Shortly after we’d landed in Rio a few years ago and we were being transported to our hotel, my husband and I were somewhat disconcerted to be told the coach lights were out and the curtains drawn to make it more difficult for us to be shot on the way. We were also told not to take much money or any valuables when we went out and that it was’t wise for me to wear jewellery. Copacabana beach was to be avoided after dark. Well, we loved Rio and Brazil in spite of the dire warnings.
Since then, I became aware of A.D. Flint’s setting for The Burning Hill was Rio and I having featured 10 things about him here on Linda’s Book Bag, I have been meaning to read the book.
My enormous thanks to A. D. Flint for sending me a copy of The Burning Hill and my apologies that it has taken nine months to reach the top of my TBR.
Published by Unbound, The Burning Hill is available for purchase here.
The Burning Hill
On the run from unjust court-martial back home, a young British soldier gets robbed and shot on Copacabana Beach. The bullet in Jake’s head should have been fatal but, miraculously, it saves him from a previously undetected condition that soon would have killed him.
Jake doesn’t believe in fate, nor does he feel he owes anything to anybody, but he does hate injustice. Vilson, the teenage favela kid who fired the bullet, is a victim of injustice, in a deadly corner with a corrupt cop and a sadistic drug-lord after his blood.
With a turf war erupting in Vilson’s favela, fear stalks every narrow alleyway, and anyone dragged up to the notorious Burning Hill had better hope they’re dead before they get there. But it’s not just fear that shapes life in the favela: belief is also powerful, able to both save and destroy.
The Burning Hill is about the power of belief and one man’s desire for justice at any cost.
My Review of The Burning Hill
Jake’s escape to Brazil may not be the panacea he’s searching for.
By rights I shouldn’t have enjoyed The Burning Hill. At its heart is the kind of injustice and unfairness that I abhor and there is a level of violence outside my usual reading comfort zone. However, I thought The Burning Hill was a fabulous read because the quality of A.D. Flint’s prose is so finely wrought that he draws in the reader and compels them to continue even as they feel uncomfortable and challenged by the content. Not only is this an exciting and thrilling read, but it is so well written too.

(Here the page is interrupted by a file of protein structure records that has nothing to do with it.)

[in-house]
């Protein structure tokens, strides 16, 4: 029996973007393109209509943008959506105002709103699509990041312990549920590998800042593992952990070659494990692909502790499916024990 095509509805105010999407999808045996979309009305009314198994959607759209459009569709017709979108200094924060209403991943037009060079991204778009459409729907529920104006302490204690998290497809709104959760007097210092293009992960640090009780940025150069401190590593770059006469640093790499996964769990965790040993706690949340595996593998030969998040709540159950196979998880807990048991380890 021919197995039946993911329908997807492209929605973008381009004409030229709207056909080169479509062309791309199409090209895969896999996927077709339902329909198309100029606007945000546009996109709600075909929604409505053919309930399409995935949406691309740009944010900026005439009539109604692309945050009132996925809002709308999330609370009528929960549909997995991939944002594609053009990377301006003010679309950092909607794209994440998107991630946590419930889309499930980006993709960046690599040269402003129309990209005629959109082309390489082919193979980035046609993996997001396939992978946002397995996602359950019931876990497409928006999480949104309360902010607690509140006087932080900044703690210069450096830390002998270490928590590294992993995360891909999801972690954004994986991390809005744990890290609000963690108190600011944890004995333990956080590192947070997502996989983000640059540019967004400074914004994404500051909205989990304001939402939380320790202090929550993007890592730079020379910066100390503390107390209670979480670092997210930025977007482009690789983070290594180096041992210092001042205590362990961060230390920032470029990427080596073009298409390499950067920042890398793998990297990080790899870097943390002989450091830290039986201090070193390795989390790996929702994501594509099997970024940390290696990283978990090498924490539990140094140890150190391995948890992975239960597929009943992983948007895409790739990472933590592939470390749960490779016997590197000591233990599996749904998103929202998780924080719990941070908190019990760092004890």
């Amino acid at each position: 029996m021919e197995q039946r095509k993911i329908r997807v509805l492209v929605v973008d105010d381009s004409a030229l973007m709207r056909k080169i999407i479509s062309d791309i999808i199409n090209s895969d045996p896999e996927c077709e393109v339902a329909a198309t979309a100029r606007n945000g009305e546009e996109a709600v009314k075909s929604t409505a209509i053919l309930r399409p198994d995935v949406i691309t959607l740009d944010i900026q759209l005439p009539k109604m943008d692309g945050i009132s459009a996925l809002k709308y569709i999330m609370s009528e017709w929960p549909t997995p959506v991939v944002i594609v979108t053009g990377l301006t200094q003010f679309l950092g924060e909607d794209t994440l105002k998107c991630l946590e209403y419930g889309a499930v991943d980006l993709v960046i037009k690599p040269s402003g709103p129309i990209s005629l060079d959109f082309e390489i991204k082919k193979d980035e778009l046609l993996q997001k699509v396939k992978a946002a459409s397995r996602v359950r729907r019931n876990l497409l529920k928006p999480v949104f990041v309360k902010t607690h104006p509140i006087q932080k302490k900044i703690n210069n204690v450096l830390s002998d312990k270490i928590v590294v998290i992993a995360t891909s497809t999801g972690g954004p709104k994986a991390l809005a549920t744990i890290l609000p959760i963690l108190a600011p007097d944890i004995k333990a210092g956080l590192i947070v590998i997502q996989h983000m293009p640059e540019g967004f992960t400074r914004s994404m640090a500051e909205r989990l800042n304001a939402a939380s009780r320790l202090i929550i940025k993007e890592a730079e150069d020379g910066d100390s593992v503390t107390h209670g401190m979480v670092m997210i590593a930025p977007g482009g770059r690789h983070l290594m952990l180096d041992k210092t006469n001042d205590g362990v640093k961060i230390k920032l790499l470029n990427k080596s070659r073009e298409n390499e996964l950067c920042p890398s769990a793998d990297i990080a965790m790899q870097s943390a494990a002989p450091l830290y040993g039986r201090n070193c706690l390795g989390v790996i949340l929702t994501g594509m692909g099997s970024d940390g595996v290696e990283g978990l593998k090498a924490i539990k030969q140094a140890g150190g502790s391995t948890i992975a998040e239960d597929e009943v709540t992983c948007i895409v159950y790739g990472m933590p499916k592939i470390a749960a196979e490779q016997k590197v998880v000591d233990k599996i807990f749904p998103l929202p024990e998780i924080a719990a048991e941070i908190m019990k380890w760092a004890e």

The Burning Hill begins dramatically and maintains the adrenaline throughout. It’s fortunate that chapters are short, which adds to the pace, because I’m not sure my heart could have tolerated the thumping of fear and excitement I experienced reading The Burning Hill. I was enthralled by the story and completely unable to tear myself away even when I found the content disturbing. I had to keep pausing to allow my pulse to subside because A. D. Flint understands exactly how to control his reader’s feelings and emotions.
I found the characters extremely vivid and real. Their flawed personalities and lives are sadly all too familiar to those living in poverty so that A. D. Flint shines an unflinching spotlight on the realities of day to day existence for those caught up in drugs, gangs and violence. Jake is the perfect example of an anti-hero whom the reader cannot help but admire. I found his version of morality a convincing antidote to the corruption of organisations like the police. My heart went out to Vilson so that I wanted him to triumph because I understood perfectly the reasons for his behaviour.
And it is the themes of corruption, the poverty, the sense of family, friendship and identity underpinning the dramatic narrative that add such depth to The Burning Hill. As well as being a very engaging and entertaining thriller, I think The Burning Hill is a hugely important book. A. D. flint does not shy away from presenting the realities of street life in Brazil and his engrossing and well-crafted prose ensures those reading his story are left in no doubt about how so many have to struggle simply to exist. The shimmering undercurrent of superstition adds an extra layer of interest too and I found the concept of honour completely fascinating.
The Burning Hill is a novel I would not usually pick up. Had that been the case I would have missed a gripping narrative, brilliantly written and heart-thumpingly exciting. I really recommend it, regardless of your usual preferred reading genres. It’s a corker!
About A.D. Flint
On a June afternoon in 2000 there was a robbery just a few blocks from where the A.D. Flint was living in Ipanema, Rio de Janeiro. It turned into a hostage situation. The teenage robber had survived a notorious massacre of street children outside a Rio church years before, and the tragedy that played out in the aftermath of the robbery on live TV news was an embodiment of the desperation of life at the bottom of the heap. An ugly thing in this beautiful city, shocking, even to a society inured to everyday violence.
As an Englishman new to Rio, the author was beguiled by the city, and found it profoundly disturbing to watch something happening just down the road that was so out of control and so wrong. The author spent a year in Brazil and now lives on the south coast of England with his Brazilian wife and two sons.